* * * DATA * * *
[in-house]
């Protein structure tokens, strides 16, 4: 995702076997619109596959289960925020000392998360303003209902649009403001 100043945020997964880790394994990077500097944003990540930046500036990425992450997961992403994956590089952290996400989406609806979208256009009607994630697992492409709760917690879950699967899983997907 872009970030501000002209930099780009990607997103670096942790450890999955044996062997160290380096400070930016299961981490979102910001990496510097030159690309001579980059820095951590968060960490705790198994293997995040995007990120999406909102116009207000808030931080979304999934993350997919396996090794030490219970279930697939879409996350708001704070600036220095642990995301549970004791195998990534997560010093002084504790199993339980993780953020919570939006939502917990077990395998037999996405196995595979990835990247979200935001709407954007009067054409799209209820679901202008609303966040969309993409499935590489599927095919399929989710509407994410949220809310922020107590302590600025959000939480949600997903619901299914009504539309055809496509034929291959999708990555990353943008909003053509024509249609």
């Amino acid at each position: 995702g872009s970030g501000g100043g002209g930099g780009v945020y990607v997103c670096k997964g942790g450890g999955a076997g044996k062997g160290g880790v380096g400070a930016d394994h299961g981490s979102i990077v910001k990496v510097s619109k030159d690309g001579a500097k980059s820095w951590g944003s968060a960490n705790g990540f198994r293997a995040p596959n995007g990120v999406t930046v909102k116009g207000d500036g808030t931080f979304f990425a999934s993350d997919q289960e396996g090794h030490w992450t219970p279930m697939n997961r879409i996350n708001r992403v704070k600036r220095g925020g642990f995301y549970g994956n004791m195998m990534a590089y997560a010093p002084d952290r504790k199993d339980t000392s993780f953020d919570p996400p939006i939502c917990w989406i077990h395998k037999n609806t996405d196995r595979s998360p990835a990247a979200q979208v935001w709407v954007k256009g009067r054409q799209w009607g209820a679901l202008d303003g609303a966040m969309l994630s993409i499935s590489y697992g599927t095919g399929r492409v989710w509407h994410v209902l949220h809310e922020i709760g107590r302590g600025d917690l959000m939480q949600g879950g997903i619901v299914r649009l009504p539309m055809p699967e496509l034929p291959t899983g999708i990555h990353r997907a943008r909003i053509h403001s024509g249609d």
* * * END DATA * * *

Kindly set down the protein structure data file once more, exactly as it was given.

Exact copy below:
[in-house]
């Protein structure tokens, strides 16, 4: 995702076997619109596959289960925020000392998360303003209902649009403001 100043945020997964880790394994990077500097944003990540930046500036990425992450997961992403994956590089952290996400989406609806979208256009009607994630697992492409709760917690879950699967899983997907 872009970030501000002209930099780009990607997103670096942790450890999955044996062997160290380096400070930016299961981490979102910001990496510097030159690309001579980059820095951590968060960490705790198994293997995040995007990120999406909102116009207000808030931080979304999934993350997919396996090794030490219970279930697939879409996350708001704070600036220095642990995301549970004791195998990534997560010093002084504790199993339980993780953020919570939006939502917990077990395998037999996405196995595979990835990247979200935001709407954007009067054409799209209820679901202008609303966040969309993409499935590489599927095919399929989710509407994410949220809310922020107590302590600025959000939480949600997903619901299914009504539309055809496509034929291959999708990555990353943008909003053509024509249609």
């Amino acid at each position: 995702g872009s970030g501000g100043g002209g930099g780009v945020y990607v997103c670096k997964g942790g450890g999955a076997g044996k062997g160290g880790v380096g400070a930016d394994h299961g981490s979102i990077v910001k990496v510097s619109k030159d690309g001579a500097k980059s820095w951590g944003s968060a960490n705790g990540f198994r293997a995040p596959n995007g990120v999406t930046v909102k116009g207000d500036g808030t931080f979304f990425a999934s993350d997919q289960e396996g090794h030490w992450t219970p279930m697939n997961r879409i996350n708001r992403v704070k600036r220095g925020g642990f995301y549970g994956n004791m195998m990534a590089y997560a010093p002084d952290r504790k199993d339980t000392s993780f953020d919570p996400p939006i939502c917990w989406i077990h395998k037999n609806t996405d196995r595979s998360p990835a990247a979200q979208v935001w709407v954007k256009g009067r054409q799209w009607g209820a679901l202008d303003g609303a966040m969309l994630s993409i499935s590489y697992g599927t095919g399929r492409v989710w509407h994410v209902l949220h809310e922020i709760g107590r302590g600025d917690l959000m939480q949600g879950g997903i619901v299914r649009l009504p539309m055809p699967e496509l034929p291959t899983g999708i990555h990353r997907a943008r909003i053509h403001s024509g249609d």